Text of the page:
Tentacled microbe could be missing link between simple cells & complex life

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https://www.sciencemag.org/news/2019/08/...mplex-life

EXCERPT: . . . The tree of life has three major branches—bacteria and archaea make up two, both of which are microbes that lack nuclei and mitochondria, distinct membrane-bound compartments to store DNA or generate energy, respectively. Those components, or organelles, characterize cells of the third branch, the eukaryotes. The prevailing thinking is that roughly 2 billion years ago, a microbe belonging to a group called the Asgard archaea absorbed a bacterium called an alphaproteobacterium, which settled inside and became mitochondria, producing power for its host by consuming oxygen as fuel. But isolating and growing Asgard archaea has proved a challenge, as they tend to live in inhospitable environments such as deep-sea mud. They also grow very slowly, so they are hard to detect. Most evidence of their existence so far has been fragments of DNA with distinctive sequences.

But Hiroyuki Imachi and Ken Takai, microbiologists from the Japan Agency for Marine-Earth Science and Technology in Yokosuka, and their colleagues have persisted in trying to grow such a microbe from a seabed core that a submersible brought up from a dive in 2006. [...] A year later, they detected microbes in one of the tubes, which also contained four antibiotics to kill any contaminating bacteria. DNA analyses of samples from the tube indicated it included an Asgard archaeon, the microbe they were hoping to grow. [...] Patience proved the key ingredient to what researchers are saying may be an important discovery about how complex life evolved. After 12 years of trying, a team in Japan has grown an organism from mud on the seabed that they say could explain how simple microbes evolved into more sophisticated eukaryotes.

Eukaryotes are the group that includes humans, other animals, plants, and many single-celled organisms. The microbe can produce branched appendages, which may have helped it corral and envelop bacteria that helped it—and, eventually, all eukaryotes—thrive in a world full of oxygen. “This is the work that many people in the field have been waiting for,” says Thijs Ettema, an evolutionary microbiologist at Wageningen University in the Netherlands. The finding has not yet been published in a peer-reviewed journal, but on Twitter, other scientists reviewing a preprint on it have already hailed it as the “paper of the year” and the “moon landing for microbial ecology.”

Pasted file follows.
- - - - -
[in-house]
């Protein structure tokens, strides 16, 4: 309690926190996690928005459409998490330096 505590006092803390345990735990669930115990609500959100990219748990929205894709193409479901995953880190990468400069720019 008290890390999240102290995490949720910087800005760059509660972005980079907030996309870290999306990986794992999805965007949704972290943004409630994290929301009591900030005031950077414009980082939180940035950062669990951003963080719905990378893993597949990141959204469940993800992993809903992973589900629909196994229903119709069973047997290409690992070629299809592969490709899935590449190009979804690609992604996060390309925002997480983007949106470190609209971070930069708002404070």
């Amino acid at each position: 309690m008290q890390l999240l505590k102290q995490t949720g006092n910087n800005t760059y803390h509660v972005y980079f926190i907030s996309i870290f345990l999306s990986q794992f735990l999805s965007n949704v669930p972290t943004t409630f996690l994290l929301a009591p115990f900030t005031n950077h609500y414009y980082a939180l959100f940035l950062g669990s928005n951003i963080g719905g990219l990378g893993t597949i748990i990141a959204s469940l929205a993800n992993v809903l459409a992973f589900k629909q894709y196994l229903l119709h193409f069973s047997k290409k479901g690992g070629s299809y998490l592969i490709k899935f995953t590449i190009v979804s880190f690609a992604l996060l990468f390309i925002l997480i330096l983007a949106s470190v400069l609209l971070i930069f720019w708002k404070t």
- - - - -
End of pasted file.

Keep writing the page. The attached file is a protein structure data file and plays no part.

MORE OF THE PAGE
Having grown the microbe, the researchers used an electron microscope to image it, revealing multiple branched appendages. The team hypothesizes that, eons ago, an archaeon encircled the protomitochondrion and put it to work. The researchers propose that as the concentration of oxygen increased on early Earth, archaea like Prometheoarchaeum took in oxygen-using partners and did better than other microbes. [...] Previously, most researchers had assumed that the mitochondria were pulled into their archaeal hosts—the “outside in” theory, with the nucleus and the cell’s internal membranes evolving from engulfed components. The newly cultured microbe’s appendages suggest otherwise. These appendages surrounded the protomitochondrion and their membranes gave rise to the internal ones.

Ettema cautions that the archaeal ancestor to eukaryotic cells that lived 2 billion years ago may not have looked and acted just like Prometheoarchaeum. Moreover, DNA studies indicate that other archaea are more closely related to eukaryotes than this one. He expects, however, that the 12 years the Japanese team devoted to culturing this microbe will help him and others isolate and grow related archaea in the lab: “I’m sure it will not take 12 years to get the next Asgard into culture.” (MORE - details)
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